Music makes me happy, and live music can be the best of all. I’m fascinated to watch musicians listen to each other on stage as they take turns to riff. It’s one of many added benefits of live music.
You’ll see all degrees of listening – in-the-mood in the main, but also respect, surprise, the odd wince, right through to definitely-thinking-about-something-else. Naming no names, of course, for civility’s sake. In most cases they’ve heard it all before, often.
I loved how these blues players listened with intensity, as if they were hearing each other play for the first time. The stage lights had simplified their colours to blues and magentas and the steel guitar had become abstract, rippling gold.
When it’s played live, a song can be simultaneously familiar and reinterpreted – delivered a touch faster perhaps, with more soul, or with altered lyrics in a nod to a different place or time. On a good day, the rhythm takes on a live ‘bounce’. If you’ve experienced it, you’ll know what I mean.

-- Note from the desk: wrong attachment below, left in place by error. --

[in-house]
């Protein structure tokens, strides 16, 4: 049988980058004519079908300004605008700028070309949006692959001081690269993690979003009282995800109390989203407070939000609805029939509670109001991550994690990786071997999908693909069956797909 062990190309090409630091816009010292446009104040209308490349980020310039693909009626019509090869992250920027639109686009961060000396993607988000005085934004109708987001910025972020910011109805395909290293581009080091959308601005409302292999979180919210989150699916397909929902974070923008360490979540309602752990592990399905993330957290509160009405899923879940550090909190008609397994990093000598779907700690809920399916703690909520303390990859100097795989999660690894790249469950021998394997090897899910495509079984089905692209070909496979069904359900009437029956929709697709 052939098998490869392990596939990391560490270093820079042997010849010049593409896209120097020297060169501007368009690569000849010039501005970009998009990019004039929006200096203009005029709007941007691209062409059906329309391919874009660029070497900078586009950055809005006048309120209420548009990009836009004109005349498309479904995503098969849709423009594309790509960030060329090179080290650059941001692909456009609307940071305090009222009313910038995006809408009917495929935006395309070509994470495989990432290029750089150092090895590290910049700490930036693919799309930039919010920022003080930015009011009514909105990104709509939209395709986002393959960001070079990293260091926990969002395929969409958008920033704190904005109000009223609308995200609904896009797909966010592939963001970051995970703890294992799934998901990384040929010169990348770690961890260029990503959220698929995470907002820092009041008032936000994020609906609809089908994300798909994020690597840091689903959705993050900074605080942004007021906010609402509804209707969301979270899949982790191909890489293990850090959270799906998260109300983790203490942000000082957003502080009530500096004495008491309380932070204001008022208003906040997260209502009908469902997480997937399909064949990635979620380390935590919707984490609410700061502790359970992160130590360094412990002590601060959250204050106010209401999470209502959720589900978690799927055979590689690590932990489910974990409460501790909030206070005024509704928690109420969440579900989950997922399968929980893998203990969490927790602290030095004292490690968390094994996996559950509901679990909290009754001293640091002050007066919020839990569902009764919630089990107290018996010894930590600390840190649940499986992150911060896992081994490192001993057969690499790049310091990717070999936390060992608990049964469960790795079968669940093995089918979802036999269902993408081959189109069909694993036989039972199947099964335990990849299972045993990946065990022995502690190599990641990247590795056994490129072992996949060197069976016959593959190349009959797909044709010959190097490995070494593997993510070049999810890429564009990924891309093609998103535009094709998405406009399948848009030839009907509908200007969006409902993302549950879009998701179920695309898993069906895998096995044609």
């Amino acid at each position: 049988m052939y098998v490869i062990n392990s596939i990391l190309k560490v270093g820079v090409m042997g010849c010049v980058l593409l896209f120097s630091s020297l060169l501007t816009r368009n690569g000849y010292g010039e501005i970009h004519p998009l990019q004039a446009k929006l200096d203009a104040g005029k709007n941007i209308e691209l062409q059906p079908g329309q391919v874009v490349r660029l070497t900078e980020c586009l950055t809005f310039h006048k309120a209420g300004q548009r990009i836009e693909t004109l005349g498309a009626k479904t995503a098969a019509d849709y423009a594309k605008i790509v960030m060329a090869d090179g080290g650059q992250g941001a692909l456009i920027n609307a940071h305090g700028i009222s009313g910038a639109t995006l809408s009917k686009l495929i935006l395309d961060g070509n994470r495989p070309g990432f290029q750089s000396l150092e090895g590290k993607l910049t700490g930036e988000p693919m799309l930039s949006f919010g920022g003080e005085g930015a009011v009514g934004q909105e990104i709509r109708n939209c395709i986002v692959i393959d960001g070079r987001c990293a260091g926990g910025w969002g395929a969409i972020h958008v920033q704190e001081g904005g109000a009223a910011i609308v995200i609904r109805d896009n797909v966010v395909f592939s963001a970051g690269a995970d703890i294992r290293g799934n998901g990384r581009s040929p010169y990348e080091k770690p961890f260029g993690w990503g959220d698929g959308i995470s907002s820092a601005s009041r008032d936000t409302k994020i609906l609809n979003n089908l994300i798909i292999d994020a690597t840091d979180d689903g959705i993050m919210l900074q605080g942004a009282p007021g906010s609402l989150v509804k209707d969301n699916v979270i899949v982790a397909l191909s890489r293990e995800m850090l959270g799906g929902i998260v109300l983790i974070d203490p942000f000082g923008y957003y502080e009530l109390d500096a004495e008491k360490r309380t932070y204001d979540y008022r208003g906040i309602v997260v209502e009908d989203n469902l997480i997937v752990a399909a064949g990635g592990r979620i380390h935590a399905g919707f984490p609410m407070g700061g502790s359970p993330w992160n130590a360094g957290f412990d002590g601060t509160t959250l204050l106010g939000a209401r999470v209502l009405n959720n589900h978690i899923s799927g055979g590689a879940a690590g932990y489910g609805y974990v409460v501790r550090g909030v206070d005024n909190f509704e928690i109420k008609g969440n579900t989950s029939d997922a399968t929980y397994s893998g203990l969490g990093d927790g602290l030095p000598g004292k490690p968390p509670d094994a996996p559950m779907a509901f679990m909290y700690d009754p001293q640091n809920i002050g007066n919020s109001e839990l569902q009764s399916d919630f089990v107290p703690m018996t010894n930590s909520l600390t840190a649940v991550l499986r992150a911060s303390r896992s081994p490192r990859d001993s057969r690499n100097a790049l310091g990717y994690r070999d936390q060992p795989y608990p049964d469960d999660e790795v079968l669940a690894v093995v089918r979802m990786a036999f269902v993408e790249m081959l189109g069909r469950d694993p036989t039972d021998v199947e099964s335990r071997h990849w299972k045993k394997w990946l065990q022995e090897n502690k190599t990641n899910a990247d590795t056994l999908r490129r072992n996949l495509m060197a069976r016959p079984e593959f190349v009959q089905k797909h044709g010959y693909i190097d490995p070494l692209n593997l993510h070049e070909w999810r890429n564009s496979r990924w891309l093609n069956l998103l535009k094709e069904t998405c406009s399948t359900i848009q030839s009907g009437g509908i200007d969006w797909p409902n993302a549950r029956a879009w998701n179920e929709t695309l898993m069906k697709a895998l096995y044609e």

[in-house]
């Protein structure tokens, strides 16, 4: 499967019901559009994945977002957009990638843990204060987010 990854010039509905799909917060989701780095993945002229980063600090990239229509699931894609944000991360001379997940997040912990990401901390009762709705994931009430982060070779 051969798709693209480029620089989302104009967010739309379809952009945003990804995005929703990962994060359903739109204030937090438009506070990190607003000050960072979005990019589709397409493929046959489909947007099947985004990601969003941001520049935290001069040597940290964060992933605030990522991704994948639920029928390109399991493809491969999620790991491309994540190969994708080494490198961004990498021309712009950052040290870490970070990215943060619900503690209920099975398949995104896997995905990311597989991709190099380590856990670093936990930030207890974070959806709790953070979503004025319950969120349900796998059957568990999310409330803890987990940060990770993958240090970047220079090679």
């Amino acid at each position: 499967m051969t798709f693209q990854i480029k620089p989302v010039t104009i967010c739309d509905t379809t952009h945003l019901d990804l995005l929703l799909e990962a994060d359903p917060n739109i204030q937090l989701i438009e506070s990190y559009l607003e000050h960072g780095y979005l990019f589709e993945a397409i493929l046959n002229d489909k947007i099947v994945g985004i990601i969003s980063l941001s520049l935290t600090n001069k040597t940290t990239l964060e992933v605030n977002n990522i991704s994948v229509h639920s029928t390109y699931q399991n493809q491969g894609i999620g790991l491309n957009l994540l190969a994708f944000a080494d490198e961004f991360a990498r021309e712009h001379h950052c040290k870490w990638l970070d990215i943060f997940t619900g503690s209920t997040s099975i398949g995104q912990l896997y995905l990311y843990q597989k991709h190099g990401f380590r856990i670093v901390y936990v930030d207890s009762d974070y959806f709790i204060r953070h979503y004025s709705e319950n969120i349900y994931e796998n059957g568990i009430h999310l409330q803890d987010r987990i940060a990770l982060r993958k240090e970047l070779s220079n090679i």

It’s the kind of bounce you would have felt at a Split Enz concert in Liverpool in the good old days, watching the lead singer, Tim Finn, doing vocal aerobatics, interspersed with a series of half-flying, aerial press-ups during the instrumental bits, each with a hand- and foot-clap mid-air, presumably just because he could.
I’d be surprised if his act includes that now, a few decades on. But the moment remains, and not just in my memory, I’ll be bound. I didn’t have a camera back then, but no matter. I don’t even have to shut my eyes to bring it back.
Some moments, out of the billions that make up an average lifetime, evade our normal processes of forgetting and forge themselves into long term memories with a physical presence in the mind.
If you’re a music lover too, it’s a minor miracle how many songs you have made part of yourself: snatches of tunes or lyrics that bubble back readily in response to a prompt, or as a reflection of your frame of mind.
In an uncertain world, thank heavens for music.